Like horses under the marquee, the cars are circling the church.
“Mister Tichy, one more round, please,” orders my father, bidding for time.
“I beg you, Irene, won’t you reconsider your decision? What’s the price of a scandal set against a ruined life?”
A snow-white bride stares mutely past her father wearing black for her.
“What are you trying to prove? That you’re completely out of your mind? What shall you gain by marrying that overweening sissy! I can’t believe you share your grandmother’s insane craving for a doubtful social rise!”
Her mouth incised with a stifled scream, the bride clutches at her pearl-embroidered purse. There is still time to take her flight ticket out and board the plane for another life.
“Suit yourself!” Father hisses, maddened by my silence
“God is my witness I did all I could!”
“Mr. Tichy, pull up by the church entrance!”
Challenging his clear conscience, I look my father straight in the eye: is he as innocent as he thinks to be? What has gone wrong in the heart of his daughter that she has more faith in freedom than in love?
Leaning on my father, I stagger out into the sunlit street. I take a breath of the scent of linden blossoms laden with the remembrance of Milan’s kisses under the blooming trees by the old mill-wheel.
There is still time to tell my father: “Let’s pretend it never happened and go home!”
Insensitive to my mute plea, my father washes his hands of me and takes the lead.
Straight jacketed in my tight bodice, banging my head against the pristine veil, I comply with the rules. My legs chained to the narrow skirt, I teeter on the high stiletto-heels through the cloister pungent with the smell of the lilies that cling rotting to their stalks. My feet are drenched with the piercing dampness of the cobblestones, my skin coats with mouldy grime. Dissolving into gelatinous sops, I am hauled into the gaping entrance of the church. My cry for help is swallowed up in the howl of the organ. I walk blindly into the cruelly bright nave adjusting my step to the brash rhythm of the “Wedding March”. My dingy footsteps on the crimson carpet resemble closely spilt blood.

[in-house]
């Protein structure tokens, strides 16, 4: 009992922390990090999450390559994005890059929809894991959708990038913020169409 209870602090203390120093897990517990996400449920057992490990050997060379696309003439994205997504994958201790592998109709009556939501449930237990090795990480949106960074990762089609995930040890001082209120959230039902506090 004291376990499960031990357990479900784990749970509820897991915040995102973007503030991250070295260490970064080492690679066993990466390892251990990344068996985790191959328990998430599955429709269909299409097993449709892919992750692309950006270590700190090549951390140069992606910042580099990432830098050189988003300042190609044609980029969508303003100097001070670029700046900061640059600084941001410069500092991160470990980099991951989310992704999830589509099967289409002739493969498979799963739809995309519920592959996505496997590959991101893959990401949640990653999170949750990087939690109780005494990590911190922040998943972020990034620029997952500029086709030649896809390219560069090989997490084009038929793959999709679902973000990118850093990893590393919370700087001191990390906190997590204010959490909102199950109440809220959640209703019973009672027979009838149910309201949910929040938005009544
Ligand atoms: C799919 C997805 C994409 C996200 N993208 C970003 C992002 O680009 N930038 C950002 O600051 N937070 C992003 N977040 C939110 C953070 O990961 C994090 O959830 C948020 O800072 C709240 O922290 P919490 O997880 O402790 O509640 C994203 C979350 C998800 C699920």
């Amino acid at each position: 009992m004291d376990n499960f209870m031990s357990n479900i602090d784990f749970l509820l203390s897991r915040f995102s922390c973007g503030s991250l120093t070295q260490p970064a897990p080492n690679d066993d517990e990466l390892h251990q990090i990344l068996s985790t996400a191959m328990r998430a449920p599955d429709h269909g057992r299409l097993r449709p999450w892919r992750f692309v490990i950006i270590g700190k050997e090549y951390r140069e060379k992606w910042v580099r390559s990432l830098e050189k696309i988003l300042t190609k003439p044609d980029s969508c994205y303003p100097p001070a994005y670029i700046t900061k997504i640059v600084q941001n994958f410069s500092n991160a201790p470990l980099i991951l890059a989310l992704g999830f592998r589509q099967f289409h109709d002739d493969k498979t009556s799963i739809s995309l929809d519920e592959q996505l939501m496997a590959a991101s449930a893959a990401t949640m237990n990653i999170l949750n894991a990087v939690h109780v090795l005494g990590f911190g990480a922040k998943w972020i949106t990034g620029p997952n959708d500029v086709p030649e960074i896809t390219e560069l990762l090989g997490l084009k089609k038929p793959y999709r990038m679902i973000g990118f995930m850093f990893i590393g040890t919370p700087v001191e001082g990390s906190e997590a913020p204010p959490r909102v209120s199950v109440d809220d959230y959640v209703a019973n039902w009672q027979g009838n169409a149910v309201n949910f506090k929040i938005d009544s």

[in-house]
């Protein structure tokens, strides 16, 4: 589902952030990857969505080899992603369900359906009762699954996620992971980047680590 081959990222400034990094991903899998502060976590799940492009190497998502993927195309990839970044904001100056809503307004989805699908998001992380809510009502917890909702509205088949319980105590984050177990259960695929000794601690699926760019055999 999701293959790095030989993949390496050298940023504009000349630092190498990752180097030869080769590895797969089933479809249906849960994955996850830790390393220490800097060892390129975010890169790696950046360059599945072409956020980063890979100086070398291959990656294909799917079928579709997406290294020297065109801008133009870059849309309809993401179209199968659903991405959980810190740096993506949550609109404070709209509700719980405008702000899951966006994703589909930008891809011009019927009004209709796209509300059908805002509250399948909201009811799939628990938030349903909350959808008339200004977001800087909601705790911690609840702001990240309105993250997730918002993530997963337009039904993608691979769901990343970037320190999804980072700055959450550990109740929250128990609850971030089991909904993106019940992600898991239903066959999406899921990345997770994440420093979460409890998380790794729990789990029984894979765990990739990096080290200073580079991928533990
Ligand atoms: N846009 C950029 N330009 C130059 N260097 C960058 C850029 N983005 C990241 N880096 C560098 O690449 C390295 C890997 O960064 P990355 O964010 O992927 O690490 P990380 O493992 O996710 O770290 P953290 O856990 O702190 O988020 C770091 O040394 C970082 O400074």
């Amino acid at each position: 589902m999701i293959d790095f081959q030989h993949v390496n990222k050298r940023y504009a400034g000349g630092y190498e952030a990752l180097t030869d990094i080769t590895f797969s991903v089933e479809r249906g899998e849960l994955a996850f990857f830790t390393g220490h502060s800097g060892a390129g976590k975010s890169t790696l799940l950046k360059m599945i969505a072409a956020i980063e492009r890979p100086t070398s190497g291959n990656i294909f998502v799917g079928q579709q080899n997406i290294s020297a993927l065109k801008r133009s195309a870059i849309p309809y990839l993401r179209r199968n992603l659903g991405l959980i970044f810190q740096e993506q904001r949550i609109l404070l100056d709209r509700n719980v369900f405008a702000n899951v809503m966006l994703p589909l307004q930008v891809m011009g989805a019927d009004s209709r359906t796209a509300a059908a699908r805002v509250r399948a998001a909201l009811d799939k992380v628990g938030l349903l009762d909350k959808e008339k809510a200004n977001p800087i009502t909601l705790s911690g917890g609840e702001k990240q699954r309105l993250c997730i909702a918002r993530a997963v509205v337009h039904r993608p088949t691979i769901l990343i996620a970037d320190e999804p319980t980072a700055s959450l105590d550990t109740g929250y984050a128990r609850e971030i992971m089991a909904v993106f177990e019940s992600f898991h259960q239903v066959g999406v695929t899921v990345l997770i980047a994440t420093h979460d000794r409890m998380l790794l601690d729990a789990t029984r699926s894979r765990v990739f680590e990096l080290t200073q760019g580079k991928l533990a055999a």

My father withdraws. Leo steps in. I am sinking into void. Leo’s dark-ringed eyes watch me in silent wonder: is that the girl who shared his bed last night?
The syrupy harmony of Schubert’s “Ave Maria” stumbles over a false note and breaks down. The wedding guests turn their puzzled faces up the choir intrigued by the shouts and bangs of a fervent clash.
Like the bolt from the blue, “Laura” has taken over mounting birdlike to the nave. After a few chords it goes down fighting, hammered down by the portly clamour of a Bach’s fugue. The Rite goes on. I missed the plane. Beda failed to lift me up from the altar to the stars.
Caught out by an imperative gesture of the priest, I proffer my hand. Leo slips a ring upon my finger and I imitate the act. My veil is lifted. The organ explodes with a victorious shriek. A cold mouth covers mine. Choking on the nauseating sweetness of withering flowers, I clench my teeth.
Wedding guests rush to the altar to congratulate the bride and the groom. Well ahead of the others, my grandmother takes me into her arms relieved that despite that last “false step” all went off smoothly and her Irenchen blundered into the marriage.
Daunted by the presentiment of impending danger, I step out into the sparkle of high noon and freeze. My heart, wrung by an icy hand, I know that something irretrievable is about to happen, and that I had better been born dead.